Format

Send to:

Choose Destination
See comment in PubMed Commons below
Can J Microbiol. 2000 Aug;46(8):770-3.

Clay minerals protect bacteriophage PBS1 of Bacillus subtilis against inactivation and loss of transducing ability by UV radiation.

Author information

  • 1Department of Animal Biology and Genetics, University of Florence, Italy. faguscri@freemail.it

Abstract

The effect of UV radiation on the survival of and transduction by phage PBS1 of Bacillus subtilis, free or adsorbed on the clay minerals montmorillonite (M) and kaolinite (K), was studied. After free or clay-associated phage (approximately 10(7) PFU.mL-1) was irradiated with UV light (254 nm) for 0, 1, 2, 5, 10, and 30 min and then allowed to infect B. subtilis FB300 (thiB4 metA29 argF4 Rfmr), the phage was titered, and Met+ transductants were enumerated on selective media. After 1 min of irradiation, the titer of free and clay-associated phage decreased significantly (approximately 1.6 times for free phage, and approximately 4.9 and 6.8 times for M and K, respectively), whereas the transduction frequency increased significantly (approximately 3 times for free phage and approximately 1.4 and 2.2 times for M and K, respectively). The titer and transduction frequency of clay-associated phage remain essentially constant between 1 and 10 min of irradiation, whereas the titer of free phage decreased by approximately 1 order of magnitude after 5 min of irradiation. When free phage was irradiated for 10 min, the titer and transduction frequency decreased by approximately 2 and 0.5 orders of magnitude, respectively, whereas 30 min of irradiation was necessary to obtain comparable decreases with clay-associated phage. These results indicated that phages are protected to some extent from UV radiation when adsorbed on clay minerals.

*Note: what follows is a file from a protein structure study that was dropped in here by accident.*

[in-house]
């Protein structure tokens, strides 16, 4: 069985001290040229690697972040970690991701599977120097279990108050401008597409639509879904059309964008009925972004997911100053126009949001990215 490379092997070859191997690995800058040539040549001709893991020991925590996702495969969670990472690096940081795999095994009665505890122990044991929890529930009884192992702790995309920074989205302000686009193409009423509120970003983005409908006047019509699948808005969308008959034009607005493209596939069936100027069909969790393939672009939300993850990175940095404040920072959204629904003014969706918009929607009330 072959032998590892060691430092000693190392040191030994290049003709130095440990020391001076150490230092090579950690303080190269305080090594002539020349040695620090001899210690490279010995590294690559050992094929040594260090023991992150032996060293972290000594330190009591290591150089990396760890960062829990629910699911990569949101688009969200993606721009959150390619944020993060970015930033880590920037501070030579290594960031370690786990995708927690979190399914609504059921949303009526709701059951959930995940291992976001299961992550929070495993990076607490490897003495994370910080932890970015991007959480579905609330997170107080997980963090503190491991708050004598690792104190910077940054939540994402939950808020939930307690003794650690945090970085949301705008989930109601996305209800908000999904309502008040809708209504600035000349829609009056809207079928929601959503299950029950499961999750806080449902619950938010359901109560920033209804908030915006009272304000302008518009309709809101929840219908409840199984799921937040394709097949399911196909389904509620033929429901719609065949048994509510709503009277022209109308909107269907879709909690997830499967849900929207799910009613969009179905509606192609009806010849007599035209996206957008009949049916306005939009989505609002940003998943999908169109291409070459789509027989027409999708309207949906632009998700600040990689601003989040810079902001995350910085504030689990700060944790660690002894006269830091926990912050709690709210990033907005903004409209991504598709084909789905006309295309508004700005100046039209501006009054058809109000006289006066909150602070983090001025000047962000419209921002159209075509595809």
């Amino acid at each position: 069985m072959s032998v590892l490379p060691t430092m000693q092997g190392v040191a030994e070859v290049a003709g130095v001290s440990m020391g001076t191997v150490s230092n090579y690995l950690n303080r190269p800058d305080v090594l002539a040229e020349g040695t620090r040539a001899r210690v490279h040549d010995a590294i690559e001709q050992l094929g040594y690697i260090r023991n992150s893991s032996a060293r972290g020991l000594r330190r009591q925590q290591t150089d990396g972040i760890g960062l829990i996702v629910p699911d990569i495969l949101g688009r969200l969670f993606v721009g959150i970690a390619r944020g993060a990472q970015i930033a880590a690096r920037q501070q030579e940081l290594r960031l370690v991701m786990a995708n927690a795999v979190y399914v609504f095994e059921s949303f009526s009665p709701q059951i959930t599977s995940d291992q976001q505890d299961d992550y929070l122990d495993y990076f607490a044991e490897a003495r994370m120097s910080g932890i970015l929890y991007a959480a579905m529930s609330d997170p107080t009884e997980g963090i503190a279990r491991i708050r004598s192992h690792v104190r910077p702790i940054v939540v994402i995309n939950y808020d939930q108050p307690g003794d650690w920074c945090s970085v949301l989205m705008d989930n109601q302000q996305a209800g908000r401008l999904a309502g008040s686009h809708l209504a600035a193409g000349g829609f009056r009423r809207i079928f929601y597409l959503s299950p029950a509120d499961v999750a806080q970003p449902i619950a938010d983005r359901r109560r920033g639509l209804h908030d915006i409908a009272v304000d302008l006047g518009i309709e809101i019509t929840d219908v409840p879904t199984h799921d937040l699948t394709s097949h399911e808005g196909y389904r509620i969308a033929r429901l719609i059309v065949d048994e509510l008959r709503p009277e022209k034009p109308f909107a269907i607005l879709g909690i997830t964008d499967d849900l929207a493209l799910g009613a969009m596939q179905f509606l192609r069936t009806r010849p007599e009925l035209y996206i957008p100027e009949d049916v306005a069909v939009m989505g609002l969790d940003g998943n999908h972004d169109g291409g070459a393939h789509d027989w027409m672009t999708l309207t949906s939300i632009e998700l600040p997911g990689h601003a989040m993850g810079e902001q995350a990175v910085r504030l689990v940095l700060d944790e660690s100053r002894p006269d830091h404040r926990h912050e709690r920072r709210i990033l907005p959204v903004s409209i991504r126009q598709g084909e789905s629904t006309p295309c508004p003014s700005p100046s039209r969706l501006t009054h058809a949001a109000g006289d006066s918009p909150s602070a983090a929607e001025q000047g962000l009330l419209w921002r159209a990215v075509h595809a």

PMID:
10941527
[PubMed - indexed for MEDLINE]
PubMed Commons home

PubMed Commons

0 comments
How to join PubMed Commons

    Supplemental Content

    Loading ...
    Write to the Help Desk